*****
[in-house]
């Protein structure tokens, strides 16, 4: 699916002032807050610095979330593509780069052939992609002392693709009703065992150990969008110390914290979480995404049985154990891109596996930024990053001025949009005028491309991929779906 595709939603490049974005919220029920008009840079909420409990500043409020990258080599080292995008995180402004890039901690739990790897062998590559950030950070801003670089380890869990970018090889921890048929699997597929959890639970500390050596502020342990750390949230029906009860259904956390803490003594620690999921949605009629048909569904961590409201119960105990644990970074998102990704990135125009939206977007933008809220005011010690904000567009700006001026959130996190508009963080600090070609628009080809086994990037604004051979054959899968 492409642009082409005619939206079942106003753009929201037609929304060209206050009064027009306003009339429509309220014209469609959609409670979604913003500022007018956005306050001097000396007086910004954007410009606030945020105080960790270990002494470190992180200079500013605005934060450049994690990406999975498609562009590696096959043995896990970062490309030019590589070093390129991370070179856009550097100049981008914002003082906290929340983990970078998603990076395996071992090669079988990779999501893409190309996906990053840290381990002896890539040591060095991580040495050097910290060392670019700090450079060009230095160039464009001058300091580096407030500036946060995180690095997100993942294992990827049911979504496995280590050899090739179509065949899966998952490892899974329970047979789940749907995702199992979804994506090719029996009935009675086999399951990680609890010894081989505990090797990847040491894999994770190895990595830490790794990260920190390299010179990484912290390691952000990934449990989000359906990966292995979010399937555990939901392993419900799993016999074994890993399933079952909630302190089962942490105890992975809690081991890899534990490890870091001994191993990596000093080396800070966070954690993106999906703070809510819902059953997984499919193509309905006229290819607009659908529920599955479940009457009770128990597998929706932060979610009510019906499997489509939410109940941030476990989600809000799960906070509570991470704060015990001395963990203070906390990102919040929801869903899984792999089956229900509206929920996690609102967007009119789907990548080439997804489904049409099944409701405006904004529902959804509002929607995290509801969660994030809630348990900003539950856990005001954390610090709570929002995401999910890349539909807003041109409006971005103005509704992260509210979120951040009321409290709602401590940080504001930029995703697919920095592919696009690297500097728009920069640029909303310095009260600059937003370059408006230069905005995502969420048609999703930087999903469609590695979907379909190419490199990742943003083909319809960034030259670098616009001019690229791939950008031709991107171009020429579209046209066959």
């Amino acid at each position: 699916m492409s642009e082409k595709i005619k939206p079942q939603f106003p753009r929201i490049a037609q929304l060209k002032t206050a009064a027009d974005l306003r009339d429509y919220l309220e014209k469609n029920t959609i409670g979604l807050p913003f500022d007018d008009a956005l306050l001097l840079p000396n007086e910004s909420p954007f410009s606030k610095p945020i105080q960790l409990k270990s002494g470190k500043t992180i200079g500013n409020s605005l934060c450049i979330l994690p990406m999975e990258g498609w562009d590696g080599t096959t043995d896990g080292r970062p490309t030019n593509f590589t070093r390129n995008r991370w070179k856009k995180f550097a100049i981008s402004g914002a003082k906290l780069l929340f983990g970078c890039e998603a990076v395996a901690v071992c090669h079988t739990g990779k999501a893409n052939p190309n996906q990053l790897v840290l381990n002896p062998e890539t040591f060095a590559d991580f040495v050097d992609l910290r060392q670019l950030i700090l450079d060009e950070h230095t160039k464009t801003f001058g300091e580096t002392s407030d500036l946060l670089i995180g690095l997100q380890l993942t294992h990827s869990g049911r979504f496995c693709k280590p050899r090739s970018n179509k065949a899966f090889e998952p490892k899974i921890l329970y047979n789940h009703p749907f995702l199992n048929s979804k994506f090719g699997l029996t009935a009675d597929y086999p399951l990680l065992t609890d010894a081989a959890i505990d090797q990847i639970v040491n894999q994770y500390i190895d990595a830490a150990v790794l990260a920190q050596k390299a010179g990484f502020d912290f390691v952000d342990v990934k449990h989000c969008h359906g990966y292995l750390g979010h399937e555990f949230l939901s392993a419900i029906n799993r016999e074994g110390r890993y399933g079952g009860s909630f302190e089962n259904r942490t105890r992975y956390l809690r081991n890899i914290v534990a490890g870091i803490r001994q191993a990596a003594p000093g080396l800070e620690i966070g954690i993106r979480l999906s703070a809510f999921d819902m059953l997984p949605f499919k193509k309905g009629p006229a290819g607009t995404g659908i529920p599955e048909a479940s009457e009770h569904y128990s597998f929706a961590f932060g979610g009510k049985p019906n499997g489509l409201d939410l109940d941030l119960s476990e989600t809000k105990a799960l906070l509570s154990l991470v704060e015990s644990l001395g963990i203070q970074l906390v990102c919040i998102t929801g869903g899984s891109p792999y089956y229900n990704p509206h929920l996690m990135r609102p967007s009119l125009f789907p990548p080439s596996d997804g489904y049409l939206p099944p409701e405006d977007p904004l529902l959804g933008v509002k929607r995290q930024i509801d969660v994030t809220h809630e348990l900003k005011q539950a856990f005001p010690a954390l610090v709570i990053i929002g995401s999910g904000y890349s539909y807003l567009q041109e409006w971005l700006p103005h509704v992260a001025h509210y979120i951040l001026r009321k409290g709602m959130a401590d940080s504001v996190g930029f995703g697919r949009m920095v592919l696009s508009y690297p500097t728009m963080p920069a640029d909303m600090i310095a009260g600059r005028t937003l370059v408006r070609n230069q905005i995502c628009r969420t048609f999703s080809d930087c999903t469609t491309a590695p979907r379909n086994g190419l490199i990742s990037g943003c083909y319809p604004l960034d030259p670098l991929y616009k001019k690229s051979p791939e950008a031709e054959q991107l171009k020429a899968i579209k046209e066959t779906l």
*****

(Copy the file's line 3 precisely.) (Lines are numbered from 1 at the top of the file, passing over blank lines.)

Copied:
């Amino acid at each position: 699916m492409s642009e082409k595709i005619k939206p079942q939603f106003p753009r929201i490049a037609q929304l060209k002032t206050a009064a027009d974005l306003r009339d429509y919220l309220e014209k469609n029920t959609i409670g979604l807050p913003f500022d007018d008009a956005l306050l001097l840079p000396n007086e910004s909420p954007f410009s606030k610095p945020i105080q960790l409990k270990s002494g470190k500043t992180i200079g500013n409020s605005l934060c450049i979330l994690p990406m999975e990258g498609w562009d590696g080599t096959t043995d896990g080292r970062p490309t030019n593509f590589t070093r390129n995008r991370w070179k856009k995180f550097a100049i981008s402004g914002a003082k906290l780069l929340f983990g970078c890039e998603a990076v395996a901690v071992c090669h079988t739990g990779k999501a893409n052939p190309n996906q990053l790897v840290l381990n002896p062998e890539t040591f060095a590559d991580f040495v050097d992609l910290r060392q670019l950030i700090l450079d060009e950070h230095t160039k464009t801003f001058g300091e580096t002392s407030d500036l946060l670089i995180g690095l997100q380890l993942t294992h990827s869990g049911r979504f496995c693709k280590p050899r090739s970018n179509k065949a899966f090889e998952p490892k899974i921890l329970y047979n789940h009703p749907f995702l199992n048929s979804k994506f090719g699997l029996t009935a009675d597929y086999p399951l990680l065992t609890d010894a081989a959890i505990d090797q990847i639970v040491n894999q994770y500390i190895d990595a830490a150990v790794l990260a920190q050596k390299a010179g990484f502020d912290f390691v952000d342990v990934k449990h989000c969008h359906g990966y292995l750390g979010h399937e555990f949230l939901s392993a419900i029906n799993r016999e074994g110390r890993y399933g079952g009860s909630f302190e089962n259904r942490t105890r992975y956390l809690r081991n890899i914290v534990a490890g870091i803490r001994q191993a990596a003594p000093g080396l800070e620690i966070g954690i993106r979480l999906s703070a809510f999921d819902m059953l997984p949605f499919k193509k309905g009629p006229a290819g607009t995404g659908i529920p599955e048909a479940s009457e009770h569904y128990s597998f929706a961590f932060g979610g009510k049985p019906n499997g489509l409201d939410l109940d941030l119960s476990e989600t809000k105990a799960l906070l509570s154990l991470v704060e015990s644990l001395g963990i203070q970074l906390v990102c919040i998102t929801g869903g899984s891109p792999y089956y229900n990704p509206h929920l996690m990135r609102p967007s009119l125009f789907p990548p080439s596996d997804g489904y049409l939206p099944p409701e405006d977007p904004l529902l959804g933008v509002k929607r995290q930024i509801d969660v994030t809220h809630e348990l900003k005011q539950a856990f005001p010690a954390l610090v709570i990053i929002g995401s999910g904000y890349s539909y807003l567009q041109e409006w971005l700006p103005h509704v992260a001025h509210y979120i951040l001026r009321k409290g709602m959130a401590d940080s504001v996190g930029f995703g697919r949009m920095v592919l696009s508009y690297p500097t728009m963080p920069a640029d909303m600090i310095a009260g600059r005028t937003l370059v408006r070609n230069q905005i995502c628009r969420t048609f999703s080809d930087c999903t469609t491309a590695p979907r379909n086994g190419l490199i990742s990037g943003c083909y319809p604004l960034d030259p670098l991929y616009k001019k690229s051979p791939e950008a031709e054959q991107l171009k020429a899968i579209k046209e066959t779906l």